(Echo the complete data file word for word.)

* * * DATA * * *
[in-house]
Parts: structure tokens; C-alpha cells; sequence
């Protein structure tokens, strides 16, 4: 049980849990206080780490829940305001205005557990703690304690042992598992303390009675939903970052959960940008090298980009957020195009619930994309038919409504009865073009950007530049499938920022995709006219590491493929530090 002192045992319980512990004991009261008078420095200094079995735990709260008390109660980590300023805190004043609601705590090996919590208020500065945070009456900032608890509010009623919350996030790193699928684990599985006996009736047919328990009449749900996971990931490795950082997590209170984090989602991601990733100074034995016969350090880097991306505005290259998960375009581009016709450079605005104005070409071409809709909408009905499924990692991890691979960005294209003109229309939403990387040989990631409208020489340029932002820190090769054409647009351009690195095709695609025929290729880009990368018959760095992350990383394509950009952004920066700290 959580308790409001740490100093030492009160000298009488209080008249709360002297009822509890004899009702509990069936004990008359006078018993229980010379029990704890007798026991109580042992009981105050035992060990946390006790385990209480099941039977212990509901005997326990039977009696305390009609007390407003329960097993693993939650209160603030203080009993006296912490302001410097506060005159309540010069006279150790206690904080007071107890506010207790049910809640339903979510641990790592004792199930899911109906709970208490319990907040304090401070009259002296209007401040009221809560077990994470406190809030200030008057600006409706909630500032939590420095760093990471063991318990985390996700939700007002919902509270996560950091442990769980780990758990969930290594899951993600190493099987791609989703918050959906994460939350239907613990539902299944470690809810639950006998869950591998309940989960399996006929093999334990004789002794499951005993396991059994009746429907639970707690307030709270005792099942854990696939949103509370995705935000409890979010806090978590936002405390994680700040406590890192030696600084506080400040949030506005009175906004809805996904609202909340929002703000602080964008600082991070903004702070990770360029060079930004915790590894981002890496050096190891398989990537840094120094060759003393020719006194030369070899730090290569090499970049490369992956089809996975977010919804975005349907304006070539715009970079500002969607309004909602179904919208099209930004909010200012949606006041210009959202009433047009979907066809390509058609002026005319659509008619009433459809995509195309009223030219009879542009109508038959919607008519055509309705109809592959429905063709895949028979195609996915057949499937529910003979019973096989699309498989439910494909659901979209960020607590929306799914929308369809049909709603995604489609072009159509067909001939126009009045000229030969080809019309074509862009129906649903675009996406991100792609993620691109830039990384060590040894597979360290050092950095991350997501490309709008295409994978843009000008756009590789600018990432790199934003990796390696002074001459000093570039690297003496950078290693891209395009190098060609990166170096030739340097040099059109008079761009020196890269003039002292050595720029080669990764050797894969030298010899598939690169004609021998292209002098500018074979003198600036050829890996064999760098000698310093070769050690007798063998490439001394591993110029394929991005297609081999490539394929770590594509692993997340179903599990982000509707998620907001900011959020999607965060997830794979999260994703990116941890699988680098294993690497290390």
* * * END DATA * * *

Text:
[in-house]
Parts: structure tokens; C-alpha cells; sequence
């Protein structure tokens, strides 16, 4: 049980849990206080780490829940305001205005557990703690304690042992598992303390009675939903970052959960940008090298980009957020195009619930994309038919409504009865073009950007530049499938920022995709006219590491493929530090 002192045992319980512990004991009261008078420095200094079995735990709260008390109660980590300023805190004043609601705590090996919590208020500065945070009456900032608890509010009623919350996030790193699928684990599985006996009736047919328990009449749900996971990931490795950082997590209170984090989602991601990733100074034995016969350090880097991306505005290259998960375009581009016709450079605005104005070409071409809709909408009905499924990692991890691979960005294209003109229309939403990387040989990631409208020489340029932002820190090769054409647009351009690195095709695609025929290729880009990368018959760095992350990383394509950009952004920066700290 959580308790409001740490100093030492009160000298009488209080008249709360002297009822509890004899009702509990069936004990008359006078018993229980010379029990704890007798026991109580042992009981105050035992060990946390006790385990209480099941039977212990509901005997326990039977009696305390009609007390407003329960097993693993939650209160603030203080009993006296912490302001410097506060005159309540010069006279150790206690904080007071107890506010207790049910809640339903979510641990790592004792199930899911109906709970208490319990907040304090401070009259002296209007401040009221809560077990994470406190809030200030008057600006409706909630500032939590420095760093990471063991318990985390996700939700007002919902509270996560950091442990769980780990758990969930290594899951993600190493099987791609989703918050959906994460939350239907613990539902299944470690809810639950006998869950591998309940989960399996006929093999334990004789002794499951005993396991059994009746429907639970707690307030709270005792099942854990696939949103509370995705935000409890979010806090978590936002405390994680700040406590890192030696600084506080400040949030506005009175906004809805996904609202909340929002703000602080964008600082991070903004702070990770360029060079930004915790590894981002890496050096190891398989990537840094120094060759003393020719006194030369070899730090290569090499970049490369992956089809996975977010919804975005349907304006070539715009970079500002969607309004909602179904919208099209930004909010200012949606006041210009959202009433047009979907066809390509058609002026005319659509008619009433459809995509195309009223030219009879542009109508038959919607008519055509309705109809592959429905063709895949028979195609996915057949499937529910003979019973096989699309498989439910494909659901979209960020607590929306799914929308369809049909709603995604489609072009159509067909001939126009009045000229030969080809019309074509862009129906649903675009996406991100792609993620691109830039990384060590040894597979360290050092950095991350997501490309709008295409994978843009000008756009590789600018990432790199934003990796390696002074001459000093570039690297003496950078290693891209395009190098060609990166170096030739340097040099059109008079761009020196890269003039002292050595720029080669990764050797894969030298010899598939690169004609021998292209002098500018074979003198600036050829890996064999760098000698310093070769050690007798063998490439001394591993110029394929991005297609081999490539394929770590594509692993997340179903599990982000509707998620907001900011959020999607965060997830794979999260994703990116941890699988680098294993690497290390």